We are writing to share important information about how to host secure Zoom meetings, including a new feature implemented by Zoom last week.
Why: Over the course of this quarter, the Bias Response Team has been notified of three Zoom meetings that were disrupted by people using hateful language, including anti-Black and anti-gay slurs. We of course deplore this behavior, and are working with our colleagues in Academic Technology and User Services (ATUS) in an effort to preclude further Zoom bombings in our Western community.
Setting up secure meetings: When you set up Zoom meetings, you can use the “Only authenticated users can join” setting to prevent people without Western accounts from accessing the meeting. With this setting, it is essential for participants to have already activated their WWU Zoom accounts and to log in via WWU (see: Sign in to Your Zoom Account). Learn more about this and other actions to secure your meetings in Settings to Keep Your Zoom Session Secure, which was updated today and is provided by ATUS and the Center for Instructional Innovation and Assessment (CIIA).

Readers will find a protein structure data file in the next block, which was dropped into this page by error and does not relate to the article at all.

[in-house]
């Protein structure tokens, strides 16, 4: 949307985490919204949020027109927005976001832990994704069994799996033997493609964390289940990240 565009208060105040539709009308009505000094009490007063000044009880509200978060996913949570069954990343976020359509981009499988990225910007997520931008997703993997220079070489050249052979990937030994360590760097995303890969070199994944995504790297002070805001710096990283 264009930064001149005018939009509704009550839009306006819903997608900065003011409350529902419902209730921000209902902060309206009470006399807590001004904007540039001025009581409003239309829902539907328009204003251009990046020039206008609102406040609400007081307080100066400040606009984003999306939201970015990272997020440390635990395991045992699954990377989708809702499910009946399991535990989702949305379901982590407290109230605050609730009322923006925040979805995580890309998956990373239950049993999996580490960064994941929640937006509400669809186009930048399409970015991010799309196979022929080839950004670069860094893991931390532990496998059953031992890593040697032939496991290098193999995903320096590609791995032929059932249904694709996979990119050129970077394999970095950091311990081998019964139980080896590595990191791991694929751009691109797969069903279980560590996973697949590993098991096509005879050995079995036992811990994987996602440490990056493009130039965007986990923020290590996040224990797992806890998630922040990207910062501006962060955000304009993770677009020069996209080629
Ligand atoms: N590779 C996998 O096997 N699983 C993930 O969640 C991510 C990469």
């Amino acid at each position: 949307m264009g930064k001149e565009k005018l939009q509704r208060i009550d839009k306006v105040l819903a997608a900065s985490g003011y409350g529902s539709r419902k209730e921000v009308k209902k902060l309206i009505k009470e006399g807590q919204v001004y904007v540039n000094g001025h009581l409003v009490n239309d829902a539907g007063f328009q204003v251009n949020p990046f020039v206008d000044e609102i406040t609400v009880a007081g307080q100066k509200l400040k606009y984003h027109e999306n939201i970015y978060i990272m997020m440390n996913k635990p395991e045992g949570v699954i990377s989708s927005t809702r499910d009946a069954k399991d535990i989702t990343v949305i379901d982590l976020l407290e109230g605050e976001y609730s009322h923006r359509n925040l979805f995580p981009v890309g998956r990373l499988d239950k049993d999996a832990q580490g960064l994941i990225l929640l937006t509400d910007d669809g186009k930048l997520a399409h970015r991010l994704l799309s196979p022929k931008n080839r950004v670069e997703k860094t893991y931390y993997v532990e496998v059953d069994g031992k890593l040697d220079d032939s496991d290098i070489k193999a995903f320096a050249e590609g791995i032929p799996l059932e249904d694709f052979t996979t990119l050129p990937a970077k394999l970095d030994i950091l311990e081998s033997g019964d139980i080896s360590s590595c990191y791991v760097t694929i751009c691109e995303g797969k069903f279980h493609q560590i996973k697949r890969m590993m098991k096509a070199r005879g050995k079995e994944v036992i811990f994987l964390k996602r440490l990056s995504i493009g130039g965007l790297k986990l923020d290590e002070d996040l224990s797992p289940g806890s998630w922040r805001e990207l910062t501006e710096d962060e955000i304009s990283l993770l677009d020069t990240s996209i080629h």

If a Zoom bombing happens: Under the Zoom security icon, there is now an option to Suspend Participant Activities. Meeting hosts and co-hosts can select this option to immediately suspend all participant activities, including audio and video, chat, screen sharing, and breakout rooms, and can then remove the Zoom bomber(s) from the meeting. Any Zoom bombing should be reported to ATUS using this Zoom Support Form or by calling 360-650-3333. If you encounter a Zoom bombing that involves biased language or actions, please also notify the Bias Response Team (https://www.wwu.edu/sebrt/report-bias-incident).
More info: If you have questions about Zoom security, we encourage you to contact our ATUS colleagues Justina Brown (email@example.com), Robert Clark (firstname.lastname@example.org), or Kevin Dixey (email@example.com). They are here to be of assistance.
Thank you: We are grateful to the faculty, staff, and students who have notified us of Zoom bombings, and to our colleagues in ATUS and CIIA.
L.K. Langley and the Bias Response Team